Monday, December 9, 2013

Digital Citizenship: Metadata Made Simple

Source: The Guardian
Talking to our learners about digital citizenship requires us continually to revise and update our messages. We tell our students constantly that we are not cops here at school to block their access online, but rather we are here to educate them about using it.

We want them to know just how easy it is to collect everything about them on the Web with very little effort. For most learners, the concept of metadata is abstract. They don’t realize that social networks, online shopping companies, websites, and countless other places are routinely collecting it.

Source: The Guardian
Recently, The Guardian published its video animation, The NSA and Surveillance Made Simple, to help explain how massive amounts of information are collected by tapping cable lines, sifting through databases, or obtaining data straight through company servers. It simplifies the world of metadata and reinforces our constant reminders to our students about privacy.


For many in their innocence, they would never think that spies were trolling Facebook and Gmail; however, we are all being watched online. Granted, what we try to educate our learners about regarding good digital citizenship is different than what the NSA gathers. Nonetheless, this simple animation makes it clear just how much metadata is collected on who you are, when you send, and what you say.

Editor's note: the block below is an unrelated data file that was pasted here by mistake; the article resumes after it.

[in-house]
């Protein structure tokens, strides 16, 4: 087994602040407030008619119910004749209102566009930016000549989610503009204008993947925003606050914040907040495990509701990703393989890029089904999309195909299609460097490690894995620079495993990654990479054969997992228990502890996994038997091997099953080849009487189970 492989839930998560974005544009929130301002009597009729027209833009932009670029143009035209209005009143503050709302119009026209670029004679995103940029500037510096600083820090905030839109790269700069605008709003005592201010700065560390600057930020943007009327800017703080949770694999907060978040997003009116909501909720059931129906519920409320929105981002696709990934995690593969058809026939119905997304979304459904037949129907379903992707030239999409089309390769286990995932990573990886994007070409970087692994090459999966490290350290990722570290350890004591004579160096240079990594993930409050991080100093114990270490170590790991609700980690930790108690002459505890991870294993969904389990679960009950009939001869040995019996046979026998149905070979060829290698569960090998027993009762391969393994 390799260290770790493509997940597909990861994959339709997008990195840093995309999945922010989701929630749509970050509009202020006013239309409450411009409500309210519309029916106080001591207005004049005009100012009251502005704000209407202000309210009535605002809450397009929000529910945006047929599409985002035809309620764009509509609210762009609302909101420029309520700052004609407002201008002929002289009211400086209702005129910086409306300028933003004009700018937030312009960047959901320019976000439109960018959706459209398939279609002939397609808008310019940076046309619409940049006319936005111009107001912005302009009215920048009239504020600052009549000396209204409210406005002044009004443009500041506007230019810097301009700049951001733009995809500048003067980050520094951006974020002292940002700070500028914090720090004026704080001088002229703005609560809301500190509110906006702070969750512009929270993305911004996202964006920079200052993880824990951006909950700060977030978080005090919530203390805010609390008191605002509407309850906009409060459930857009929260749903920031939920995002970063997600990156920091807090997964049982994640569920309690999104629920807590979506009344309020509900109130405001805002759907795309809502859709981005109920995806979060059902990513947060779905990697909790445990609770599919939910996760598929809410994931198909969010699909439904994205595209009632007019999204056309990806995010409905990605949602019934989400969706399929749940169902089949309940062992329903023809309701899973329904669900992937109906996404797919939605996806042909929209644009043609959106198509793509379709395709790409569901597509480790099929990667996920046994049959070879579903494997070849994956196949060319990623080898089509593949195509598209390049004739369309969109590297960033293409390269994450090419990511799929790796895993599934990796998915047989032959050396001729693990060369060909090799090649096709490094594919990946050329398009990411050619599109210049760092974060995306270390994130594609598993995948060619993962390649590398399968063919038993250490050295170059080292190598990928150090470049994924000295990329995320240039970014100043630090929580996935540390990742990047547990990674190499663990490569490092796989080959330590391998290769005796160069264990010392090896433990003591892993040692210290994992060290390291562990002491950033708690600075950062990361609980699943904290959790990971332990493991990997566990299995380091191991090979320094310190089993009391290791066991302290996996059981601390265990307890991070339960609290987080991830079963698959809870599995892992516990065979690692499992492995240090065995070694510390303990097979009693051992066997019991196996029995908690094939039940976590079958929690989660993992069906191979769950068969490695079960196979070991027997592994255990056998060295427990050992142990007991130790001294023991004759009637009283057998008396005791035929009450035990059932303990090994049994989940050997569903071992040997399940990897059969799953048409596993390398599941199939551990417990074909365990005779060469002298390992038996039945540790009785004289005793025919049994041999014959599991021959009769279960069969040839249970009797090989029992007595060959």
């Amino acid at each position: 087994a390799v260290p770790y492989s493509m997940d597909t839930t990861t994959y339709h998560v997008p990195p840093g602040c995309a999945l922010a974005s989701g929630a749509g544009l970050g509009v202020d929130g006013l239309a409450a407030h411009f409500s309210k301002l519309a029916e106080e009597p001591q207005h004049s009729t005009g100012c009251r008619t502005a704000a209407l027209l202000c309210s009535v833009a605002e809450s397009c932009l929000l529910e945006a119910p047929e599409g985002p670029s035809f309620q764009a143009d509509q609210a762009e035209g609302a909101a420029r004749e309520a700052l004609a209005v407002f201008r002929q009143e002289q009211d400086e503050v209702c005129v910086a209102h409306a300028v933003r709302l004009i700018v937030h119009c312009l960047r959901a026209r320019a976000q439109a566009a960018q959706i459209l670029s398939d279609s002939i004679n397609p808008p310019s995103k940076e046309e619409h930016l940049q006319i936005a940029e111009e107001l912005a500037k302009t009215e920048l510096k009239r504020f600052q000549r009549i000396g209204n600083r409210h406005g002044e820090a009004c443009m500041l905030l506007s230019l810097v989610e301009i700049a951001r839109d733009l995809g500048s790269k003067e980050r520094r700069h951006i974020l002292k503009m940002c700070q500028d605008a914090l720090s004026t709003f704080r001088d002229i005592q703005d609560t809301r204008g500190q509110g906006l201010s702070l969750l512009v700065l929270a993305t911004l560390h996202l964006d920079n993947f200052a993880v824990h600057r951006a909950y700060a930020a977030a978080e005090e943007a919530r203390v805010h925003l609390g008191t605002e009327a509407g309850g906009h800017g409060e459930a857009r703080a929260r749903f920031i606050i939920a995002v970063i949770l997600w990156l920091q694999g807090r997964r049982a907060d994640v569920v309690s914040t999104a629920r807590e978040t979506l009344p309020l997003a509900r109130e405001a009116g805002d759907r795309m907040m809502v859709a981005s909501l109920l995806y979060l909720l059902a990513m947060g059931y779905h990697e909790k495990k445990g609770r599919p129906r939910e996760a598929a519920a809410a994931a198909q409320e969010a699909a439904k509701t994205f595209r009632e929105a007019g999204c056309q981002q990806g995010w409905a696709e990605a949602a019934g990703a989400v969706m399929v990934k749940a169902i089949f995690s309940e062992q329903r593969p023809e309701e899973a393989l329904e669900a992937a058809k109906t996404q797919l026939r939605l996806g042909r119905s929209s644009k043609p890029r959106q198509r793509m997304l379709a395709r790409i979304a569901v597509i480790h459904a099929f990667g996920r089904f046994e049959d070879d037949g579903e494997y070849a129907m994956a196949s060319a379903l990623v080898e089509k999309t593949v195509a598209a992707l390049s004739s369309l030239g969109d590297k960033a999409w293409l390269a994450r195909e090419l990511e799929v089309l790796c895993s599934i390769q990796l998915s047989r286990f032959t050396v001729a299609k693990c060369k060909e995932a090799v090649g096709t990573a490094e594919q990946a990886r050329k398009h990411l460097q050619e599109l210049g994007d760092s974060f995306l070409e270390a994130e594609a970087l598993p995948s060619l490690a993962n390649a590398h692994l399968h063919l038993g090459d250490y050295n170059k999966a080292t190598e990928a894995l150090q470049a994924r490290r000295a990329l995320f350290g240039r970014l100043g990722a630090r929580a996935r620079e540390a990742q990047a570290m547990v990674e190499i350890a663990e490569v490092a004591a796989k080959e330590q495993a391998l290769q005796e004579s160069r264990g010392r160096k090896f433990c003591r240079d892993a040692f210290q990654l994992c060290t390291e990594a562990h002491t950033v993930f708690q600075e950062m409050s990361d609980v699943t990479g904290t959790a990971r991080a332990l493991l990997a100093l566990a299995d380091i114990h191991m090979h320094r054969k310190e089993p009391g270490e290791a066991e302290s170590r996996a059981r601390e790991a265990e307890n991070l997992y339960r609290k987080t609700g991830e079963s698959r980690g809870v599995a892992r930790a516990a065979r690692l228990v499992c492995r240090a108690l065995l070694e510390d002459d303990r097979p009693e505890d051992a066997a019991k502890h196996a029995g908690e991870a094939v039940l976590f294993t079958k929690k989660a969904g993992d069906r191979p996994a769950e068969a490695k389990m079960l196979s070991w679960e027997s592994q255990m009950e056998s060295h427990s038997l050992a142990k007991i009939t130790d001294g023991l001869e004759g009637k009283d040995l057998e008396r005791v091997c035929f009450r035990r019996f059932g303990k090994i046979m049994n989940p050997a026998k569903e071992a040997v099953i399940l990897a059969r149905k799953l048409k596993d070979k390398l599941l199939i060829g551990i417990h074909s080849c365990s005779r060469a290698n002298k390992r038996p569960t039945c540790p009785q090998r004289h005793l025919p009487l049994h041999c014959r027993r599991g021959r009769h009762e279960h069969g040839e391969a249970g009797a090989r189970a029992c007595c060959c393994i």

Source: The Guardian
This balance between privacy and security could also expand into lessons on civics and the rights of individuals. It opens up opportunities for debates and essay writing to answer a host of questions, including: Does the government have a right to collect information on its citizens, or other countries? How does this affect your behavior online? Does privacy have a future online at all?

Source: IMDb
Lastly, kids love pop culture. There are plenty of television shows that deal with gathering data. For example, could individuals such as the enigmatic billionaire in Person of Interest really recruit a former CIA operative to prevent violent crimes on his own? It’s a good question, and one that would surely spark a classroom conversation.

We’ve moved beyond what Connect Safely describes as Online Safety 2.0, or “stranger danger," to Online Safety 3.0 that is designed to empower and protect youth. In the fast-paced terrain of digital technologies, "stranger danger" is the least threatening when compared to privacy and security. In their world, Web 3.0 is no longer about pushing and sharing information; it’s live. 

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